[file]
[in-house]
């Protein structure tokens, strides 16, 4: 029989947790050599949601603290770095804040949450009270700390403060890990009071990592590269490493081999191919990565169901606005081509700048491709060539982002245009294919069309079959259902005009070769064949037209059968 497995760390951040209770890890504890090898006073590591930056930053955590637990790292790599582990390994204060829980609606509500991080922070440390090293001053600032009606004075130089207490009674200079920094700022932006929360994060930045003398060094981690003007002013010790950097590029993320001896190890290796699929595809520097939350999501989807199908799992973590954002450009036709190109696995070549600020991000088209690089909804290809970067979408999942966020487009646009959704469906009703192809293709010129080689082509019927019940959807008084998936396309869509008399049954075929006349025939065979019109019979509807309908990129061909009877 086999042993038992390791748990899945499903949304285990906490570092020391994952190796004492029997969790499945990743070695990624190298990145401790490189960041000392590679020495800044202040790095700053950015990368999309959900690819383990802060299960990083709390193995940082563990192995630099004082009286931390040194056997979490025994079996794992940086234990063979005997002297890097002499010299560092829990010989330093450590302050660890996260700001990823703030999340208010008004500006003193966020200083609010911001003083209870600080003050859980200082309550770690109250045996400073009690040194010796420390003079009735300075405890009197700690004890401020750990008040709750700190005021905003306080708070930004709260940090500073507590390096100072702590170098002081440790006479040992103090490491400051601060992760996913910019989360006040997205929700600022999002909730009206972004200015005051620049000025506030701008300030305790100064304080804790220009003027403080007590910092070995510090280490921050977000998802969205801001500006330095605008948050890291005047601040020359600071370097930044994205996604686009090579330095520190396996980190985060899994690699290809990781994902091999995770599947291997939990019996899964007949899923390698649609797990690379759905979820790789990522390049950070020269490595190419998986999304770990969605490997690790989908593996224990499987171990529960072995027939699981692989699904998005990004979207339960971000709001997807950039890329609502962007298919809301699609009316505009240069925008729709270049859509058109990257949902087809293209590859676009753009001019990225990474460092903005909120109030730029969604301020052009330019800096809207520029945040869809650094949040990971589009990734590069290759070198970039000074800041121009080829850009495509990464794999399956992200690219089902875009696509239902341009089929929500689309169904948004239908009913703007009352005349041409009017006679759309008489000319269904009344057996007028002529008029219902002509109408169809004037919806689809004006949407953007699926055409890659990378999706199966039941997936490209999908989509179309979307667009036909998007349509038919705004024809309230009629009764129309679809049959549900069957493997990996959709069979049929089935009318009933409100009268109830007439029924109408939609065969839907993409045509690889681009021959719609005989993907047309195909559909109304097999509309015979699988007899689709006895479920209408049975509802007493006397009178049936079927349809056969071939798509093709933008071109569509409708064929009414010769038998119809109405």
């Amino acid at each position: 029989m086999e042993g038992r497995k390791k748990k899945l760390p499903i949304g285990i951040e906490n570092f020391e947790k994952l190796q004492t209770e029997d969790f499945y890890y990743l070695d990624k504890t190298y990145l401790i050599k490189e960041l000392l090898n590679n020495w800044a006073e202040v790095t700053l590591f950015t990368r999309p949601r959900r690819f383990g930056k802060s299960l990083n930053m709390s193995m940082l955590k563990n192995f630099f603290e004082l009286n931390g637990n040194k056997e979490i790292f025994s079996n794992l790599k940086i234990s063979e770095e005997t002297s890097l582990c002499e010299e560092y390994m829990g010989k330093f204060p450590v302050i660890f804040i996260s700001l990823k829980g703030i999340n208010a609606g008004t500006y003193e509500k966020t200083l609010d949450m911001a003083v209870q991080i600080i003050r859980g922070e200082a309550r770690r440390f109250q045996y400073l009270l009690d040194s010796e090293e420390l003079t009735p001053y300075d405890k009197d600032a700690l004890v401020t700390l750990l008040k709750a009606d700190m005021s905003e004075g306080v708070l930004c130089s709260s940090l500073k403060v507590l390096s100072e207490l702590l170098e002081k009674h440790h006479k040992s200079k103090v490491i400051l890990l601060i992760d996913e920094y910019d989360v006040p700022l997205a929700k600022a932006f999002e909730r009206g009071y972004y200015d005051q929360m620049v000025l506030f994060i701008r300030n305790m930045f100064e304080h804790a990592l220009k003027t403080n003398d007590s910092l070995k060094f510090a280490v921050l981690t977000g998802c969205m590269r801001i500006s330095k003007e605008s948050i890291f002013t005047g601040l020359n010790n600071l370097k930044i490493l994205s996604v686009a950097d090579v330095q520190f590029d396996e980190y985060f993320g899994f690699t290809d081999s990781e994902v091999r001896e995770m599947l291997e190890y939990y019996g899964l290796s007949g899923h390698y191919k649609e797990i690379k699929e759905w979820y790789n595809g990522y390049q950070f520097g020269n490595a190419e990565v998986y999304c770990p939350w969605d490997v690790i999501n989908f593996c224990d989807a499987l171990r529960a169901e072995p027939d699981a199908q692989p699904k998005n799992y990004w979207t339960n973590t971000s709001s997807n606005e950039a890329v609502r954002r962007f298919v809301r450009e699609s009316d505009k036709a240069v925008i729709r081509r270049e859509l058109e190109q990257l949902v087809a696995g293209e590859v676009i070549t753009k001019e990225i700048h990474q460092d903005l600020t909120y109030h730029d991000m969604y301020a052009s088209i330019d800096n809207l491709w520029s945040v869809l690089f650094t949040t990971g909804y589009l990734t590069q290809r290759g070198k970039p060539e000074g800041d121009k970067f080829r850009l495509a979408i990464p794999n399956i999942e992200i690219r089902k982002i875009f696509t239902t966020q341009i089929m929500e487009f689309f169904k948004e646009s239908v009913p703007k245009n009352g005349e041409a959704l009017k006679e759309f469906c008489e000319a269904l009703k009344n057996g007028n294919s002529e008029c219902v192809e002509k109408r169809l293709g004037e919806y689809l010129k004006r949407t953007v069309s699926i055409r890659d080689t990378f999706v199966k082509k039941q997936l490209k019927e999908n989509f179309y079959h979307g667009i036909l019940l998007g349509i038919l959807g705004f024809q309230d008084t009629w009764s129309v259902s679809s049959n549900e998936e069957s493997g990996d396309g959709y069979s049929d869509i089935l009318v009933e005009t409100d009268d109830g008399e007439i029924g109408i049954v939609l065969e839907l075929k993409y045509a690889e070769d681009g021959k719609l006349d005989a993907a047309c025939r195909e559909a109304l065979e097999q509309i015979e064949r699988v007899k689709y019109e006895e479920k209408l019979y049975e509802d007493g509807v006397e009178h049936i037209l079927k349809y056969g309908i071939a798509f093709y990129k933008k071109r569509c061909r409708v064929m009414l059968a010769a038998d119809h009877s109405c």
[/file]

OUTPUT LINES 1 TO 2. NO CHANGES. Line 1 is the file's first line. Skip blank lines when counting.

[in-house]
């Protein structure tokens, strides 16, 4: 029989947790050599949601603290770095804040949450009270700390403060890990009071990592590269490493081999191919990565169901606005081509700048491709060539982002245009294919069309079959259902005009070769064949037209059968 497995760390951040209770890890504890090898006073590591930056930053955590637990790292790599582990390994204060829980609606509500991080922070440390090293001053600032009606004075130089207490009674200079920094700022932006929360994060930045003398060094981690003007002013010790950097590029993320001896190890290796699929595809520097939350999501989807199908799992973590954002450009036709190109696995070549600020991000088209690089909804290809970067979408999942966020487009646009959704469906009703192809293709010129080689082509019927019940959807008084998936396309869509008399049954075929006349025939065979019109019979509807309908990129061909009877 086999042993038992390791748990899945499903949304285990906490570092020391994952190796004492029997969790499945990743070695990624190298990145401790490189960041000392590679020495800044202040790095700053950015990368999309959900690819383990802060299960990083709390193995940082563990192995630099004082009286931390040194056997979490025994079996794992940086234990063979005997002297890097002499010299560092829990010989330093450590302050660890996260700001990823703030999340208010008004500006003193966020200083609010911001003083209870600080003050859980200082309550770690109250045996400073009690040194010796420390003079009735300075405890009197700690004890401020750990008040709750700190005021905003306080708070930004709260940090500073507590390096100072702590170098002081440790006479040992103090490491400051601060992760996913910019989360006040997205929700600022999002909730009206972004200015005051620049000025506030701008300030305790100064304080804790220009003027403080007590910092070995510090280490921050977000998802969205801001500006330095605008948050890291005047601040020359600071370097930044994205996604686009090579330095520190396996980190985060899994690699290809990781994902091999995770599947291997939990019996899964007949899923390698649609797990690379759905979820790789990522390049950070020269490595190419998986999304770990969605490997690790989908593996224990499987171990529960072995027939699981692989699904998005990004979207339960971000709001997807950039890329609502962007298919809301699609009316505009240069925008729709270049859509058109990257949902087809293209590859676009753009001019990225990474460092903005909120109030730029969604301020052009330019800096809207520029945040869809650094949040990971589009990734590069290759070198970039000074800041121009080829850009495509990464794999399956992200690219089902875009696509239902341009089929929500689309169904948004239908009913703007009352005349041409009017006679759309008489000319269904009344057996007028002529008029219902002509109408169809004037919806689809004006949407953007699926055409890659990378999706199966039941997936490209999908989509179309979307667009036909998007349509038919705004024809309230009629009764129309679809049959549900069957493997990996959709069979049929089935009318009933409100009268109830007439029924109408939609065969839907993409045509690889681009021959719609005989993907047309195909559909109304097999509309015979699988007899689709006895479920209408049975509802007493006397009178049936079927349809056969071939798509093709933008071109569509409708064929009414010769038998119809109405």